Courtesy alvherre at FlickrAcclaimed astrophysicist and author, Stephen Hawking, the former Lucasian Professor of Mathematics at the University of Cambridge - a position once held by Sir Isaac Newton - turns 70 years old today. Stricken with Amyotrophic lateral sclerosis (aka ALS or Lou Gehrig's disease), Hawking has defied doctors by living well-past their predicted "few years" when he was first diagnosed with the disease in 1963. A celebration in Britain took place today but Hawking was ill and couldn't attend the celebration. A recorded speech by Hawking was presented instead. Despite his debilitating disorder, Professor Hawking has managed to raise a family and through the use of computers to write several best-selling books, including A Brief History of Time. Here's an interview with Hawking's biographer, Kitty Ferguson. In Great Britain, ALS is known as motor neuron disease.
You are Cordially Invited
Publication Party, Public Reading, and Book Signing Event
FOOL ME TWICE: Fighting the Assault on Science in America
SHAWN LAWRENCE OTTO
Introduction by Don Shelby
Emcee Jim Lenfestey
"A gripping analysis of America's anti-science crisis."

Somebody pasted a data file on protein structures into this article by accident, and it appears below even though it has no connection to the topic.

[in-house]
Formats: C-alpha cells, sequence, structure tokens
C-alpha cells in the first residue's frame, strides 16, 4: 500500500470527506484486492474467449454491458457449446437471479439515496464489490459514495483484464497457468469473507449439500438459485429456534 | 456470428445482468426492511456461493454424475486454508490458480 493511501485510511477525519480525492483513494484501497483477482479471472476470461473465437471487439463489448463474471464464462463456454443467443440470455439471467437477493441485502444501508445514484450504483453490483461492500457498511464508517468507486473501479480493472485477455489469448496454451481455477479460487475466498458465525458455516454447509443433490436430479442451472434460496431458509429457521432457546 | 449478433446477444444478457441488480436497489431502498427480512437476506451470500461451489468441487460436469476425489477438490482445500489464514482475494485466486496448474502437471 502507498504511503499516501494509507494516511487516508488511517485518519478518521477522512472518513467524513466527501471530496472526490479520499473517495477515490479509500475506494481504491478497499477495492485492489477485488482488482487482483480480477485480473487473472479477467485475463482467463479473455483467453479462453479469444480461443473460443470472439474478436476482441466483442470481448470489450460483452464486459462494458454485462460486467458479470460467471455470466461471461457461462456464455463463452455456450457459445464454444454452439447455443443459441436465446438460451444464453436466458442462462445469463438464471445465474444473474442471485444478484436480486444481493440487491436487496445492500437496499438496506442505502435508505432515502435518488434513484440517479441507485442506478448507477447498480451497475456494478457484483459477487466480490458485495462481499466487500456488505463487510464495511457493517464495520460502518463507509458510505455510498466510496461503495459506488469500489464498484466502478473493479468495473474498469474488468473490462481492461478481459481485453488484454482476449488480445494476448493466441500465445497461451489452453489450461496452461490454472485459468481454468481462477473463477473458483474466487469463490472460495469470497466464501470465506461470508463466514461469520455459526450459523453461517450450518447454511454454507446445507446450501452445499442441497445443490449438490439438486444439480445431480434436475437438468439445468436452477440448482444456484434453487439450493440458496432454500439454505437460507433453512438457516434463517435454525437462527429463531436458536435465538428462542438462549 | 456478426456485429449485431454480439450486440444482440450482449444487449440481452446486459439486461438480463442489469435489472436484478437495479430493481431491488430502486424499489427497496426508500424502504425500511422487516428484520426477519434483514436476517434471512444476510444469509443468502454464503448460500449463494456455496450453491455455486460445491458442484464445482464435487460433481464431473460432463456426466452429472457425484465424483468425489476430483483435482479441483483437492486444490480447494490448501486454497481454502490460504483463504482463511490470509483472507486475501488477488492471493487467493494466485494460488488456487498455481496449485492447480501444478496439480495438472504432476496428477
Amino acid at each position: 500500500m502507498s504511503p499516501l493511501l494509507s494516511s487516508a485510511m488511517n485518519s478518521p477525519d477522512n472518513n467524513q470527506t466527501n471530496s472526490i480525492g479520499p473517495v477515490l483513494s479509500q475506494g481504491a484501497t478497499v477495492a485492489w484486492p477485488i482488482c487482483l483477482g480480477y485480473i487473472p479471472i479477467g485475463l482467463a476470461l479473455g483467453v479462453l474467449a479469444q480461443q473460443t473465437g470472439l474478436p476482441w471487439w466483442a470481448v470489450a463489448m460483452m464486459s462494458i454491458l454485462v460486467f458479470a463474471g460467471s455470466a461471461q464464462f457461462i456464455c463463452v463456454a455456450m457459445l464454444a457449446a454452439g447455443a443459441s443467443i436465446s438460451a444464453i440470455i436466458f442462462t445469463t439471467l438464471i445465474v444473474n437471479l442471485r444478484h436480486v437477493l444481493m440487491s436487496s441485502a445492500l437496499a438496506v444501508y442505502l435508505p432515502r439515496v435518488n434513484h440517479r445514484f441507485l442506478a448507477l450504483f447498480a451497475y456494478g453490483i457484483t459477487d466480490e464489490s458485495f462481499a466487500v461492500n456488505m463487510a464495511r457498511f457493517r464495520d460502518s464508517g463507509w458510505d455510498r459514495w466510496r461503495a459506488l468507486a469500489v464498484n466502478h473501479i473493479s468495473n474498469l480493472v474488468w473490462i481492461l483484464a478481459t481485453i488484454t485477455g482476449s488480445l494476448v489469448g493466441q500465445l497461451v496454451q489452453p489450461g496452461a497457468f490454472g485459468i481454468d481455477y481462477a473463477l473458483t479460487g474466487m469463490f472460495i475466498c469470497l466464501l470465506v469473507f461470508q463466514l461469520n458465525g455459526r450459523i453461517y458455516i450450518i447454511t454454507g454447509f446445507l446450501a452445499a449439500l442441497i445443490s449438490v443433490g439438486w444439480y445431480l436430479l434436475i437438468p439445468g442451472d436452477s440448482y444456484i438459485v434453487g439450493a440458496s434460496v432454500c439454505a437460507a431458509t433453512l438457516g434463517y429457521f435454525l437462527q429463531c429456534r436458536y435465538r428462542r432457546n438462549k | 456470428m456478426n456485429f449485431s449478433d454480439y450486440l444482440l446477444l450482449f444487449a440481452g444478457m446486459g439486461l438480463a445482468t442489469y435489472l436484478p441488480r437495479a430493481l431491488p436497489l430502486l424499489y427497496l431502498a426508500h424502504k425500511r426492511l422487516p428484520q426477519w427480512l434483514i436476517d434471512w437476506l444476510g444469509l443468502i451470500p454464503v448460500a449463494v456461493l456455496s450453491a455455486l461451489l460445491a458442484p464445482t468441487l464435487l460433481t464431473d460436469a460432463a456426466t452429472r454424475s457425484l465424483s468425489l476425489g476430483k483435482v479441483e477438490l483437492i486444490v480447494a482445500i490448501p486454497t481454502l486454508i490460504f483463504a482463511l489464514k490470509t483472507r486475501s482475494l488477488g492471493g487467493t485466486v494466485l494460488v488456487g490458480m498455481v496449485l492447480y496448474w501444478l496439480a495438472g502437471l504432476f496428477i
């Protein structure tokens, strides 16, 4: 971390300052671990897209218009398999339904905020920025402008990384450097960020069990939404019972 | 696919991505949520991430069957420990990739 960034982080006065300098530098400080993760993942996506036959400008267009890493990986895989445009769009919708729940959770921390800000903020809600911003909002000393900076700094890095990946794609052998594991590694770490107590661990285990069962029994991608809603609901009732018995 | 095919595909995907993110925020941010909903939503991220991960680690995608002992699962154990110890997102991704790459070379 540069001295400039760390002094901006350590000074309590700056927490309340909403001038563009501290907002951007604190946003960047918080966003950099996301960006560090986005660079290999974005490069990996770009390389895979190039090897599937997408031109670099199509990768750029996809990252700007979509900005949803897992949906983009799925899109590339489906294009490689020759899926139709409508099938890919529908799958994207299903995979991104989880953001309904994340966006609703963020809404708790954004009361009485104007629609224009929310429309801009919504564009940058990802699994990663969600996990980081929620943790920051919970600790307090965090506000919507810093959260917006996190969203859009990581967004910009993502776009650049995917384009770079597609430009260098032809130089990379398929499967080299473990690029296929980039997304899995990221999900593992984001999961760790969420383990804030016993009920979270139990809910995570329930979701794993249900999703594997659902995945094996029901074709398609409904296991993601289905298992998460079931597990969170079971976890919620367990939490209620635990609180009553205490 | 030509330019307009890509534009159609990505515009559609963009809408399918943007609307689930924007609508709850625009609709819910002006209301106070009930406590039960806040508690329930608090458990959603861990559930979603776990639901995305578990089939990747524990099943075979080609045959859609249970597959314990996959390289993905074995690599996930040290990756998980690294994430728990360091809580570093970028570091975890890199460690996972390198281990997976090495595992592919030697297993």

—Starred Kirkus Review
“In this incredible book, Otto explores the devaluation of science in America.”
—Starred Publishers Weekly Review
Courtesy Shawn Lawerence Otto
Tuesday October 18, 2011 at 7PM
Target Performance Hall, Open Book
1011 Washington Avenue South, Minneapolis
(click here for directions and free parking)
This event is free and open to the public
the Loft Literary Center
the Science Museum of Minnesota
Beer, wine and light refreshments served
Books for sale at the event
Free book by drawing. To qualify: A) post about the event on Facebook B) tweet at the event with hashtag #FoolMeTwice and mention @ShawnOtto
Google is holding a science fair. According to the contest website, the search-engine giant is "looking for the brightest young scientists from around the world to submit interesting, creative projects that are relevant to the world today."
The contest is open to anyone in the world who is aged 13-18. Contestants can work alone or in teams, and who knows, maybe you and your project could win the fabulous Grand Prize which includes a $50,000 scholarship, AND a 10-day expedition to the Galapagos Islands with National Geographic Expeditions (not to mention the opportunity to spend 3 days at CERN or at the Google research site in Zurich)! Geez Louise, these really are grand prizes. It'd be so cool to win.